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Weezer: Maladroit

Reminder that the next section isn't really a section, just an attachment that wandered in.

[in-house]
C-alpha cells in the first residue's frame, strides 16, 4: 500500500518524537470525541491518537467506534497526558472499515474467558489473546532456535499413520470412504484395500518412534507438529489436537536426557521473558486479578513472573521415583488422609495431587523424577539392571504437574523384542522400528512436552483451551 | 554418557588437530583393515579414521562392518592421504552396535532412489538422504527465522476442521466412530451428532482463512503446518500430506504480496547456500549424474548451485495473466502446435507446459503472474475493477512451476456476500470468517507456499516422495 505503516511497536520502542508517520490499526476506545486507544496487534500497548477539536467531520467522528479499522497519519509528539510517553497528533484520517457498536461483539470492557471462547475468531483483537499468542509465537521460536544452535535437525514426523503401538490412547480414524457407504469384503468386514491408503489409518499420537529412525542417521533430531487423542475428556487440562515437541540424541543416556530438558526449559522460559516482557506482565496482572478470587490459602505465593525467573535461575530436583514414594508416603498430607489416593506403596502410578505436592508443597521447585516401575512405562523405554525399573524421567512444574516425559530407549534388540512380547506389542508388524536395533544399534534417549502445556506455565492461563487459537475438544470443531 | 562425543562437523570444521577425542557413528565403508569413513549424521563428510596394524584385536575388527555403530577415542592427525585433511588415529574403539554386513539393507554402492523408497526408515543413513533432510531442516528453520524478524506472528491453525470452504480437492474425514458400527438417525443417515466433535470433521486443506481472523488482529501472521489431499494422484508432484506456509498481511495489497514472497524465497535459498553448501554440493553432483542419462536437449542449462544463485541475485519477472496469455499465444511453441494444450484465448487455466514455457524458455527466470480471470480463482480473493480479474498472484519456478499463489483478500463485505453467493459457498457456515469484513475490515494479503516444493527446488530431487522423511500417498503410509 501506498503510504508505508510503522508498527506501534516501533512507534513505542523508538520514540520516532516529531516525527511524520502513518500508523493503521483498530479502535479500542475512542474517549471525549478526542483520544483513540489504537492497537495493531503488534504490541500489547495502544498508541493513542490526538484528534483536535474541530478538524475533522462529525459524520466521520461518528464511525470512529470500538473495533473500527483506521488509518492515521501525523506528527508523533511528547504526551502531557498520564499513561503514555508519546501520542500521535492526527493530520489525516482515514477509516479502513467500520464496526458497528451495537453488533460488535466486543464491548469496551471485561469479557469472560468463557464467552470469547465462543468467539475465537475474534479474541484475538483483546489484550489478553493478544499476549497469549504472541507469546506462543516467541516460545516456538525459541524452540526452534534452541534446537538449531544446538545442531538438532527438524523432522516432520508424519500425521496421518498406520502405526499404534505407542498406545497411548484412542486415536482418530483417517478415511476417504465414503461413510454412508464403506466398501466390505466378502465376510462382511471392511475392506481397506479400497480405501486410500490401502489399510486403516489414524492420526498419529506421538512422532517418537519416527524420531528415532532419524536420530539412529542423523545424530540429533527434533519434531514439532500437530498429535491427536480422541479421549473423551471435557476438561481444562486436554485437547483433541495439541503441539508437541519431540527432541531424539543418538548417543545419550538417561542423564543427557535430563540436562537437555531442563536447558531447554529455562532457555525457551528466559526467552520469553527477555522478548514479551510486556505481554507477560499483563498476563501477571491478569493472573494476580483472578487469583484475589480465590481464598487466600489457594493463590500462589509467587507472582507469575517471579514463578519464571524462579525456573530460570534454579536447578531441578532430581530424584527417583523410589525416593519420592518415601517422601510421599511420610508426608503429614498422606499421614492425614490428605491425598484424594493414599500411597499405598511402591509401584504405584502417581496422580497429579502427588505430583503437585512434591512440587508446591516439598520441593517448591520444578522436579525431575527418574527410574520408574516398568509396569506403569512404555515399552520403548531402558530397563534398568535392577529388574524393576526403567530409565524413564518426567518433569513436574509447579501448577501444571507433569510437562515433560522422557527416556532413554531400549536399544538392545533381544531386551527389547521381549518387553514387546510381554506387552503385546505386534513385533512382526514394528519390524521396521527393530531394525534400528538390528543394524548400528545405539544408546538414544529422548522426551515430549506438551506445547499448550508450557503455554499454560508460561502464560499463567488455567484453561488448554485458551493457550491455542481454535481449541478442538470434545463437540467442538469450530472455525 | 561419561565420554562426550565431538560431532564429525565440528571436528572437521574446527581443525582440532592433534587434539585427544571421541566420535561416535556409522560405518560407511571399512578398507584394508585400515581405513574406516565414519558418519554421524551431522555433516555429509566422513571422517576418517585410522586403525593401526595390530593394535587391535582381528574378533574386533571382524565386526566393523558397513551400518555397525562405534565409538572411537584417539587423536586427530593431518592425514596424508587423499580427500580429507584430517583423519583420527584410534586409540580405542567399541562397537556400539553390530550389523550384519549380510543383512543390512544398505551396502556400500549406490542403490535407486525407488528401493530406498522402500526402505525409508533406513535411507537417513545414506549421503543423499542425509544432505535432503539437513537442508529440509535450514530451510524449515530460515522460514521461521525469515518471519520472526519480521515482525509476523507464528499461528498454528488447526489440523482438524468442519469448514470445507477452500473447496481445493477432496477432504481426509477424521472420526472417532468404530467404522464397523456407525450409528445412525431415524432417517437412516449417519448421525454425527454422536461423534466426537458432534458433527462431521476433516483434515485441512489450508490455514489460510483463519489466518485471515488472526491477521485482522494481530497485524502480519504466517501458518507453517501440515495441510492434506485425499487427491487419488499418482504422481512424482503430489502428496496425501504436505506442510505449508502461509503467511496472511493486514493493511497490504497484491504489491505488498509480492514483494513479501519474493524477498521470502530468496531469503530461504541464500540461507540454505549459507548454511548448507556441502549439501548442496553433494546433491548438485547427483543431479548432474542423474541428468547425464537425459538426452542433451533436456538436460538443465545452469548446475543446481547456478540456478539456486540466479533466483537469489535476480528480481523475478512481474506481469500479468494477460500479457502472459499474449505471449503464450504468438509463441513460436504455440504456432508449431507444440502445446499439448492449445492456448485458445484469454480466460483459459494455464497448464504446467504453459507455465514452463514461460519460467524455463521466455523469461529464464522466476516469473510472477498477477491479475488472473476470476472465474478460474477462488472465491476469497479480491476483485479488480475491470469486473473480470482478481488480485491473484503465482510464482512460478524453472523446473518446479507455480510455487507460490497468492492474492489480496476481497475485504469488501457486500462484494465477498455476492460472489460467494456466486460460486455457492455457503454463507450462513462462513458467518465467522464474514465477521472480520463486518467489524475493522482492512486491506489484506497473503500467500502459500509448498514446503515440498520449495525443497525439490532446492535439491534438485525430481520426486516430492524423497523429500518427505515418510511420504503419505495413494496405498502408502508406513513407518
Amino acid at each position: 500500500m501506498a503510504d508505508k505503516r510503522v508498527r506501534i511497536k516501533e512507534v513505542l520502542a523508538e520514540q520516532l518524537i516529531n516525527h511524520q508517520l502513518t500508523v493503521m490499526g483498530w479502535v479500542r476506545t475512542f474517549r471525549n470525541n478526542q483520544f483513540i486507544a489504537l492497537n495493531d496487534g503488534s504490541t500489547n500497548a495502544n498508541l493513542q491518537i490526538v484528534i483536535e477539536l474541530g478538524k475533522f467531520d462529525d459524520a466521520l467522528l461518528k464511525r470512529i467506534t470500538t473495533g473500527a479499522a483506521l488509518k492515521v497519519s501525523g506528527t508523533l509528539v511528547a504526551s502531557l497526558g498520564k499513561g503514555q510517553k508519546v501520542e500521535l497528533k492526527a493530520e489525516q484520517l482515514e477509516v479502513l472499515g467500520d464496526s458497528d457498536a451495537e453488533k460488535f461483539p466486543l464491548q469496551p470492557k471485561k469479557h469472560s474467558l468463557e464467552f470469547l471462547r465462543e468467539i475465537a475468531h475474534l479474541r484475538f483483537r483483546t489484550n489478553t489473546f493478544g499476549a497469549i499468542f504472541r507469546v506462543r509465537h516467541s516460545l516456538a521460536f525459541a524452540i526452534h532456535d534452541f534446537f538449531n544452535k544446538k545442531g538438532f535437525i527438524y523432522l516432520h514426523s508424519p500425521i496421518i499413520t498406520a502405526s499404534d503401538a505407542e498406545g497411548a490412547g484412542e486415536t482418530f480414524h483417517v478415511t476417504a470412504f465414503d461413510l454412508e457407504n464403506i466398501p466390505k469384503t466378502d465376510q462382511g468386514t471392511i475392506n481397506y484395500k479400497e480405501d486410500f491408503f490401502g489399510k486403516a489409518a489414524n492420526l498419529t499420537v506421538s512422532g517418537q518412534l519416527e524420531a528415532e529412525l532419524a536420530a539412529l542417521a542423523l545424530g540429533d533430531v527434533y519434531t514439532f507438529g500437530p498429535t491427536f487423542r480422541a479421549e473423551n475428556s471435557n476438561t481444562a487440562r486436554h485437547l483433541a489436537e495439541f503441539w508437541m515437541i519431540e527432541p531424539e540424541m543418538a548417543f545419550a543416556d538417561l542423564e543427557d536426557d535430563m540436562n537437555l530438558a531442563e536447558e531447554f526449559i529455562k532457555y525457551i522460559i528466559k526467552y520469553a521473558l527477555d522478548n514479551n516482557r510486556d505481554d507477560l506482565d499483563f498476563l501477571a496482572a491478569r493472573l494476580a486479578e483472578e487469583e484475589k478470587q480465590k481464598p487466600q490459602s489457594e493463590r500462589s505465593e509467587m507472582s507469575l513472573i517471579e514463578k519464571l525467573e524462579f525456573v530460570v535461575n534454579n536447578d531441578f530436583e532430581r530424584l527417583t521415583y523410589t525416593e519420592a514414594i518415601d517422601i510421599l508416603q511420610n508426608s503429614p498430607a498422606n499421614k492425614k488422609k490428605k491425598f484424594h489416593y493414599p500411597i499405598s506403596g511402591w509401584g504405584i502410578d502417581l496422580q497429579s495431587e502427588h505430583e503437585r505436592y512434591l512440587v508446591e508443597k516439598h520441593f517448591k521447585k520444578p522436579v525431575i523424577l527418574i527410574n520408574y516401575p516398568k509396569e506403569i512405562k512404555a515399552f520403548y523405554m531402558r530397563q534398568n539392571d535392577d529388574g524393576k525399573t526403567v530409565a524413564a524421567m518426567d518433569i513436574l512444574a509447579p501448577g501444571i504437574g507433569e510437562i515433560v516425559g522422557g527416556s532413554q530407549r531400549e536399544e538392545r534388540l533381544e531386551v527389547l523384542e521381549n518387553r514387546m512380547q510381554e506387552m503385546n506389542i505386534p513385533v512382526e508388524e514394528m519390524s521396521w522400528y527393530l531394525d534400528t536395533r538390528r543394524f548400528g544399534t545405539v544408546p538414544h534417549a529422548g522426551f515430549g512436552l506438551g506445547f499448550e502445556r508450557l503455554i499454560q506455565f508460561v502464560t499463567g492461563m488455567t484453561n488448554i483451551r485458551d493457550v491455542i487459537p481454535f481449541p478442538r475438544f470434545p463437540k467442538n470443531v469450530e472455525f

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Weezer's career has been fraught with bizarre contradictions, but on their fourth album, Rivers Cuomo and company reconcile catchiness and curmudgeonliness better than ever before. Madly prolific but loath to release an album more than 35 minutes long, Cuomo scatters his neuroses and creative excesses all over the new Maladroit, a disc that feels simultaneously messy, sprawling, and perfectly compact. Alternating wide-open power-pop records (Weezer, The Green Album) with more neurotic and experimental material (1996's equally underrated and overrated Pinkerton), Cuomo again opts for music as therapy on Maladroit, scolding himself on the epic "Slob"–"I don't like how you're living my life"–and longing for happiness on the shimmery "Burndt Jamb." Surprises lurk around every corner here: For example, "Love Explosion" wallows in the paranoia that's accompanied Weezer's fame, while almost incidentally serving as Maladroit's most hummably ingratiating song. Musically, the band steers away from shiny pop, exploring blustery terrain throughout classic-rock-informed material like "Take Control" and "Dope Nose." But for all its chunky, rocking charms, Maladroit's final contradiction is that it's a collection of two- and three-minute songs that individually and collectively reveal their strengths slowly. These days, it takes several listens to grasp the complexities of a Weezer record, which is testimony to Cuomo's evolution as a songwriter and an icon. Maladroit may not be easy to love at first, but the effort it requires is part of the payoff.